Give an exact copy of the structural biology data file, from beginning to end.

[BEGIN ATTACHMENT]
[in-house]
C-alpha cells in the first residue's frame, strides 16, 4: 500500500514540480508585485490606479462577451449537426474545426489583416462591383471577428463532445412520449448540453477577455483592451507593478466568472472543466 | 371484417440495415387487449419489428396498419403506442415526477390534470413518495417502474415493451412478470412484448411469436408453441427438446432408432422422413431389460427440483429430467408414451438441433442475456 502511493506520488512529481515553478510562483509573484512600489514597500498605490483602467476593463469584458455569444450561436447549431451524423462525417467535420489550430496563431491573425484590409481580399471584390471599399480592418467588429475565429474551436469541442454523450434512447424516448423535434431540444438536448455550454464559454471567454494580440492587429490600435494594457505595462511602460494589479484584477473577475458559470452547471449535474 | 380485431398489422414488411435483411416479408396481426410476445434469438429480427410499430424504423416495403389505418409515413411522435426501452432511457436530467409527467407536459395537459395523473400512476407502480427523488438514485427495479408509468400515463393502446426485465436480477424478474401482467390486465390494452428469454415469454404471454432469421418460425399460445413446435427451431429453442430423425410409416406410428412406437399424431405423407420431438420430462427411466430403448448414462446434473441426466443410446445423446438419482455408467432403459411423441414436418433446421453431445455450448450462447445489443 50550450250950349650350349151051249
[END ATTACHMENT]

[in-house]
C-alpha cells in the first residue's frame, strides 16, 4: 500500500514540480508585485490606479462577451449537426474545426489583416462591383471577428463532445412520449448540453477577455483592451507593478466568472472543466 | 371484417440495415387487449419489428396498419403506442415526477390534470413518495417502474415493451412478470412484448411469436408453441427438446432408432422422413431389460427440483429430467408414451438441433442475456 502511493506520488512529481515553478510562483509573484512600489514597500498605490483602467476593463469584458455569444450561436447549431451524423462525417467535420489550430496563431491573425484590409481580399471584390471599399480592418467588429475565429474551436469541442454523450434512447424516448423535434431540444438536448455550454464559454471567454494580440492587429490600435494594457505595462511602460494589479484584477473577475458559470452547471449535474 | 380485431398489422414488411435483411416479408396481426410476445434469438429480427410499430424504423416495403389505418409515413411522435426501452432511457436530467409527467407536459395537459395523473400512476407502480427523488438514485427495479408509468400515463393502446426485465436480477424478474401482467390486465390494452428469454415469454404471454432469421418460425399460445413446435427451431429453442430423425410409416406410428412406437399424431405423407420431438420430462427411466430403448448414462446434473441426466443410446445423446438419482455408467432403459411423441414436418433446421453431445455450448450462447445489443 50550450250950349650350349151051249